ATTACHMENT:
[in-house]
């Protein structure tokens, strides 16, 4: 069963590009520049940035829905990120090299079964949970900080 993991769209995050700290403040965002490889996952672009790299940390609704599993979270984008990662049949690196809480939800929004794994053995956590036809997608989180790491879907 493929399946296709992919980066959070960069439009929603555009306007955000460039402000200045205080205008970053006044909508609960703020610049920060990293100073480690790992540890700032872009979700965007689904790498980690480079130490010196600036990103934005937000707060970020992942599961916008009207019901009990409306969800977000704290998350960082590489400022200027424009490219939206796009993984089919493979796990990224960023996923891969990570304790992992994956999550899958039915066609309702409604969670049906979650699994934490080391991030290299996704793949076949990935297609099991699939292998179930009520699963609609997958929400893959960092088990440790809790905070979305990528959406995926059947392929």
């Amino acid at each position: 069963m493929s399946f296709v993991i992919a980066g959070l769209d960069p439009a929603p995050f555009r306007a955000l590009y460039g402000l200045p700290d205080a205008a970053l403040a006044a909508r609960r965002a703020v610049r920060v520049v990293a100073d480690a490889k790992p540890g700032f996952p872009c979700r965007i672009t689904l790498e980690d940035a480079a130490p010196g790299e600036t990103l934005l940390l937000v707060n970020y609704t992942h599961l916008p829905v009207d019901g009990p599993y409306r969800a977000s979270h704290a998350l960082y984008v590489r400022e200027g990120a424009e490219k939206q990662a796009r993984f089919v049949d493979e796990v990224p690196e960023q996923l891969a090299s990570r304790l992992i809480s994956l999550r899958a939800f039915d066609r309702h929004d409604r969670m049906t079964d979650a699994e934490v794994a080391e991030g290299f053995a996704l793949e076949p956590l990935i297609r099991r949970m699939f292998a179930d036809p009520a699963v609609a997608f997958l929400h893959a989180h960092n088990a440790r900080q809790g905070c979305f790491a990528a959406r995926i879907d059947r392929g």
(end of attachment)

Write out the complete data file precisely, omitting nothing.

[in-house]
């Protein structure tokens, strides 16, 4: 069963590009520049940035829905990120090299079964949970900080 993991769209995050700290403040965002490889996952672009790299940390609704599993979270984008990662049949690196809480939800929004794994053995956590036809997608989180790491879907 493929399946296709992919980066959070960069439009929603555009306007955000460039402000200045205080205008970053006044909508609960703020610049920060990293100073480690790992540890700032872009979700965007689904790498980690480079130490010196600036990103934005937000707060970020992942599961916008009207019901009990409306969800977000704290998350960082590489400022200027424009490219939206796009993984089919493979796990990224960023996923891969990570304790992992994956999550899958039915066609309702409604969670049906979650699994934490080391991030290299996704793949076949990935297609099991699939292998179930009520699963609609997958929400893959960092088990440790809790905070979305990528959406995926059947392929």
């Amino acid at each position: 069963m493929s399946f296709v993991i992919a980066g959070l769209d960069p439009a929603p995050f555009r306007a955000l590009y460039g402000l200045p700290d205080a205008a970053l403040a006044a909508r609960r965002a703020v610049r920060v520049v990293a100073d480690a490889k790992p540890g700032f996952p872009c979700r965007i672009t689904l790498e980690d940035a480079a130490p010196g790299e600036t990103l934005l940390l937000v707060n970020y609704t992942h599961l916008p829905v009207d019901g009990p599993y409306r969800a977000s979270h704290a998350l960082y984008v590489r400022e200027g990120a424009e490219k939206q990662a796009r993984f089919v049949d493979e796990v990224p690196e960023q996923l891969a090299s990570r304790l992992i809480s994956l999550r899958a939800f039915d066609r309702h929004d409604r969670m049906t079964d979650a699994e934490v794994a080391e991030g290299f053995a996704l793949e076949p956590l990935i297609r099991r949970m699939f292998a179930d036809p009520a699963v609609a997608f997958l929400h893959a989180h960092n088990a440790r900080q809790g905070c979305f790491a990528a959406r995926i879907d059947r392929g």